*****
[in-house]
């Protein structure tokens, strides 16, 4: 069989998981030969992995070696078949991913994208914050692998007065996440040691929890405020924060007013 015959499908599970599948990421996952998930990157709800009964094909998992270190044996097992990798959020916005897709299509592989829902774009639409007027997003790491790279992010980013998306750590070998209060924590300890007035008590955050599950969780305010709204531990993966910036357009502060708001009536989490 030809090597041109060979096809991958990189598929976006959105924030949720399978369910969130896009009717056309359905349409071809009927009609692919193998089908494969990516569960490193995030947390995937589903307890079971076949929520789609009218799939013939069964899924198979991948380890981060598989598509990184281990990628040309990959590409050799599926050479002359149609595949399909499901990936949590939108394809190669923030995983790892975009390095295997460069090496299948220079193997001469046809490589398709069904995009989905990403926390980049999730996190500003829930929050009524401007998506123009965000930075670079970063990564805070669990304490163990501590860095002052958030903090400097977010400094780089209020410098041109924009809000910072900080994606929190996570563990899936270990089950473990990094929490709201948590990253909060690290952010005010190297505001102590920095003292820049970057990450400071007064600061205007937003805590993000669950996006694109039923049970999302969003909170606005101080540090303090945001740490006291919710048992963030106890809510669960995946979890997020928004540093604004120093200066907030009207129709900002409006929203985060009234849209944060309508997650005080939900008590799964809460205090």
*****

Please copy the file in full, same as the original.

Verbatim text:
[in-house]
């Protein structure tokens, strides 16, 4: 069989998981030969992995070696078949991913994208914050692998007065996440040691929890405020924060007013 015959499908599970599948990421996952998930990157709800009964094909998992270190044996097992990798959020916005897709299509592989829902774009639409007027997003790491790279992010980013998306750590070998209060924590300890007035008590955050599950969780305010709204531990993966910036357009502060708001009536989490 030809090597041109060979096809991958990189598929976006959105924030949720399978369910969130896009009717056309359905349409071809009927009609692919193998089908494969990516569960490193995030947390995937589903307890079971076949929520789609009218799939013939069964899924198979991948380890981060598989598509990184281990990628040309990959590409050799599926050479002359149609595949399909499901990936949590939108394809190669923030995983790892975009390095295997460069090496299948220079193997001469046809490589398709069904995009989905990403926390980049999730996190500003829930929050009524401007998506123009965000930075670079970063990564805070669990304490163990501590860095002052958030903090400097977010400094780089209020410098041109924009809000910072900080994606929190996570563990899936270990089950473990990094929490709201948590990253909060690290952010005010190297505001102590920095003292820049970057990450400071007064600061205007937003805590993000669950996006694109039923049970999302969003909170606005101080540090303090945001740490006291919710048992963030106890809510669960995946979890997020928004540093604004120093200066907030009207129709900002409006929203985060009234849209944060309508997650005080939900008590799964809460205090």